almost 3 years ago • 3 mins
The world’s biggest consumer staples companies stunned analysts to report stronger-than-expected quarterly updates last week, proving that the best offense really is a great defensive stock.
✍️ Connecting The Dots
Consumer staples were in an odd position at the start of April: their stocks have been among the worst-performers so far this year, and analysts – whose estimates for most industries had risen along with their share prices – didn’t adjust their expectations for the sector’s earnings. That set the scene for their results to come in better than expected, and for their stocks to shoot higher.
But it’s still quite a big ask for staples, which tend to sell products that people buy no matter how the economy’s doing. In other words, their sales don’t ebb and flow much. This time around, though, they noticeably ticked upwards – and so did the companies’ stocks. Just look at Heineken: the world’s second-biggest brewer saw its beers back in vogue as more people ventured to restaurants again. Of course, there were outliers too: France’s Danone, for one, fell short of expectations, with the pandemic continuing to dent demand for its bottled water and baby food.
For forward-looking investors, the thing they’ll want to know about staples’ longer-term prospects is whether companies can raise product prices without risking sales. Those that have struggled to do just that have come under pressure from activist investors, who’ve pushed them to sell off underperforming segments and restructure their businesses. Not Coca-Cola, though: it managed to raise its product prices in North America – its biggest market – by 4% last quarter.
1. Pricing affects profit more than volume.
There’s a good reason investors are so focused on a company’s “pricing power” – that is, its ability to raise prices and boost profits without losing customers. Assume that it costs a company $2 to make a product that it sells for $5. If it sells 100 of them, it’ll earn $500 in sales and $300 in profit. If it sells 110 products (10% more), it’ll have sales of $550 and profit of $330 (10% higher). Now imagine it sells 100 at a 10% higher price ($5.50): its sales of $550 will be 10% higher, but its profit will be $350 – 17% higher than before.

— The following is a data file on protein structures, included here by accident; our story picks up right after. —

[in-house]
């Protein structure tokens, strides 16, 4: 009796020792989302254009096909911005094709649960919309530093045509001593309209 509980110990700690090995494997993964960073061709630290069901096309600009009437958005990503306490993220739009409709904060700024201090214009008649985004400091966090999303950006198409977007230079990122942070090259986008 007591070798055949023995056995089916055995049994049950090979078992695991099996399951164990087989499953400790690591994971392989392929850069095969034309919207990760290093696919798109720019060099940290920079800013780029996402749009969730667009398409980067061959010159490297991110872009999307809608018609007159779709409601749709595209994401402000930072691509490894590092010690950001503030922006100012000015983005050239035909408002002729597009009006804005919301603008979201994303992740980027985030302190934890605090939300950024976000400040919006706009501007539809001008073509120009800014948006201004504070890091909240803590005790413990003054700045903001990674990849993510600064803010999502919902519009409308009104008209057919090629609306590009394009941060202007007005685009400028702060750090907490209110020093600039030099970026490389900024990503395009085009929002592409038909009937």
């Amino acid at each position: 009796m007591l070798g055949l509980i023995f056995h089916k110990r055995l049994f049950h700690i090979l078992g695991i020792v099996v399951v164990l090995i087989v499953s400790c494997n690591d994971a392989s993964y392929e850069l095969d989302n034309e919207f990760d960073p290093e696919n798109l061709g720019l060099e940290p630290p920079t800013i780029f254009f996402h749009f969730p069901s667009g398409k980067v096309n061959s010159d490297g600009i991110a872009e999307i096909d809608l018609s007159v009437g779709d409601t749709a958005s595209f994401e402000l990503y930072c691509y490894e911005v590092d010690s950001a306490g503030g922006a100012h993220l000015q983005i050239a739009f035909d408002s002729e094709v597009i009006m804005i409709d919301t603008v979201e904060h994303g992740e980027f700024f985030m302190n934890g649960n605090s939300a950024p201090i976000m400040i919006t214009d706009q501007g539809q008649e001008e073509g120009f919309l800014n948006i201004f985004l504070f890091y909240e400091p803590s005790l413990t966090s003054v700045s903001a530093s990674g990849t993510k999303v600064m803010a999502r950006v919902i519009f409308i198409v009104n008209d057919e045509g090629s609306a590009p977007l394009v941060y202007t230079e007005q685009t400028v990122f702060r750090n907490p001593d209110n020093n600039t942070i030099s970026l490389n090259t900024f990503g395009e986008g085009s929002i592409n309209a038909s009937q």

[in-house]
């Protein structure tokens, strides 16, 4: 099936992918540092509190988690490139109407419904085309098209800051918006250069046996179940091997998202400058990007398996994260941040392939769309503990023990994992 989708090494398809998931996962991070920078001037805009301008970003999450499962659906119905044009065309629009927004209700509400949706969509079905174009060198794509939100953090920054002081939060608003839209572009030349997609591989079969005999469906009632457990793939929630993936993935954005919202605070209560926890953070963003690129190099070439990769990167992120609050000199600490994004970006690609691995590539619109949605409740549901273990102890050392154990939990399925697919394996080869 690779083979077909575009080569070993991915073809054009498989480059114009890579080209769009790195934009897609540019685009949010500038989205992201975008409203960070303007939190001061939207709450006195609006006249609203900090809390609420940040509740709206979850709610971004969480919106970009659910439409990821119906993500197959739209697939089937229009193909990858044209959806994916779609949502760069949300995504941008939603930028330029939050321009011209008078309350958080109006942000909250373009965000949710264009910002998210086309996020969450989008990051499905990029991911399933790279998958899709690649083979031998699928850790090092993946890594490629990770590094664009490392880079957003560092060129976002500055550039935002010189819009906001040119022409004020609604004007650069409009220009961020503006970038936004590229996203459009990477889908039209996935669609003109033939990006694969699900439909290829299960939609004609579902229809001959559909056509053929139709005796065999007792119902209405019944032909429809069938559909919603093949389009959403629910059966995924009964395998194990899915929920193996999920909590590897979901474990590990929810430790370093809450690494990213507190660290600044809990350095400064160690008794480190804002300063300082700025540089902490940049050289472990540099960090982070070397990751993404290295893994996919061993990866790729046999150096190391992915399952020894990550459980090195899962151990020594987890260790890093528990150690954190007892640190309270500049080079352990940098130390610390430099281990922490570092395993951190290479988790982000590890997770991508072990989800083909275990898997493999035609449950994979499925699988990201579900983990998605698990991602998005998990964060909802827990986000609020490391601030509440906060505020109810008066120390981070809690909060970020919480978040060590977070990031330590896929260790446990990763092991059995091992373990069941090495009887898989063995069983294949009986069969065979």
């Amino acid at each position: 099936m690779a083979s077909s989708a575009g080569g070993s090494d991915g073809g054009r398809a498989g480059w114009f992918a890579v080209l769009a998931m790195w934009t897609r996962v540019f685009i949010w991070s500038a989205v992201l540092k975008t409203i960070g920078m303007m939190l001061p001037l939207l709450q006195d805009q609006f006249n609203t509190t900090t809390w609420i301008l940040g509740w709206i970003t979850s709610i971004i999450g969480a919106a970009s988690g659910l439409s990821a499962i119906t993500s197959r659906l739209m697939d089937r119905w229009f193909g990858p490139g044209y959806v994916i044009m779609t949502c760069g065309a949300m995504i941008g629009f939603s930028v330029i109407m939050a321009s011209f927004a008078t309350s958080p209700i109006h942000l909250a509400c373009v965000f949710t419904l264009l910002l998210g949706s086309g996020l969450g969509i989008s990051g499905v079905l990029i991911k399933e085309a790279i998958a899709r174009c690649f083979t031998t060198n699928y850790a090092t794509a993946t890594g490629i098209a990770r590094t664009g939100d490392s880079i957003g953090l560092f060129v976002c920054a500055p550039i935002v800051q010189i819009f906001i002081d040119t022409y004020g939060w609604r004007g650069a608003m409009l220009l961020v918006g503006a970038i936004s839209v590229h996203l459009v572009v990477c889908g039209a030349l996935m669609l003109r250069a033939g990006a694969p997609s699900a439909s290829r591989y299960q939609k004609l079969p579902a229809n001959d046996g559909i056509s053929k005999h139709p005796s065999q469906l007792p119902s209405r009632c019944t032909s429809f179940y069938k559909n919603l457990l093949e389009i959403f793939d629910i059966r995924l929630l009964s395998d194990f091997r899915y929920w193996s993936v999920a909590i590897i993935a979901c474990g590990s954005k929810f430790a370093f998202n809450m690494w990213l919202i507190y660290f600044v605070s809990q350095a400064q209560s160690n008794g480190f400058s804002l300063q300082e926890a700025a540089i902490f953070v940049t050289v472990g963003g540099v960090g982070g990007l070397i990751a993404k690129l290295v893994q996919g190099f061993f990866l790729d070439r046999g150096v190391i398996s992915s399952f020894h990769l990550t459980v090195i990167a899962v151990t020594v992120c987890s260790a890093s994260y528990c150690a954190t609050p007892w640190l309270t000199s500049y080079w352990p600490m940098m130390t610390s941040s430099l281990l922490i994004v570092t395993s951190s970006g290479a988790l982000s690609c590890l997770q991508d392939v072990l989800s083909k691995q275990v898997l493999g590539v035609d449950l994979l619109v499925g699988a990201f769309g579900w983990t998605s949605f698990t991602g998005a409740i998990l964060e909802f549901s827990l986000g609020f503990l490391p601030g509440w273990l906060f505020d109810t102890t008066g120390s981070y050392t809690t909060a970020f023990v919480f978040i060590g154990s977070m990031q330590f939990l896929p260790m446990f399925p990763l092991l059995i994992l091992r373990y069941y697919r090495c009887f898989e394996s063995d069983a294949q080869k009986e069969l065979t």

2. But volume growth is still the bigger opportunity.
Still, between low inflation and the rise of private-label challenger brands, hiking prices is a tough prospect for consumer staples companies. The bigger growth opportunity, then, probably lies in selling more products – a.k.a. Increasing volume. Everyday Western drinks like cola and energy drinks, for instance, aren’t as popular in emerging markets, so upping their sales there is one way to go. Another is selling new products to tap into a new group of customers in existing markets – just like the biggest brewers are doing with alcohol-free beer.
🎯 Also On Our Radar
There’s a new sign that Intel is losing market share to rivals: the tech giant’s earnings update last week showed a drop in data center sales. That’s a cause for concern among the company’s investors because it’s Intel’s most profitable unit, meaning it’ll have a knock-on effect on the firm’s overall profit. Zooming out, it also goes to show how even tech stalwarts aren’t safe from new competition…
Disclaimer: These articles are provided for information purposes only. Occasionally, an opinion about whether to buy or sell a specific investment may be provided. The content is not intended to be a personal recommendation to buy or sell any financial instrument or product, or to adopt any investment strategy as it is not provided based on an assessment of your investing knowledge and experience, your financial situation or your investment objectives. The value of your investments, and the income derived from them, may go down as well as up. You may not get back all the money that you invest. The investments referred to in this article may not be suitable for all investors, and if in doubt, an investor should seek advice from a qualified investment advisor.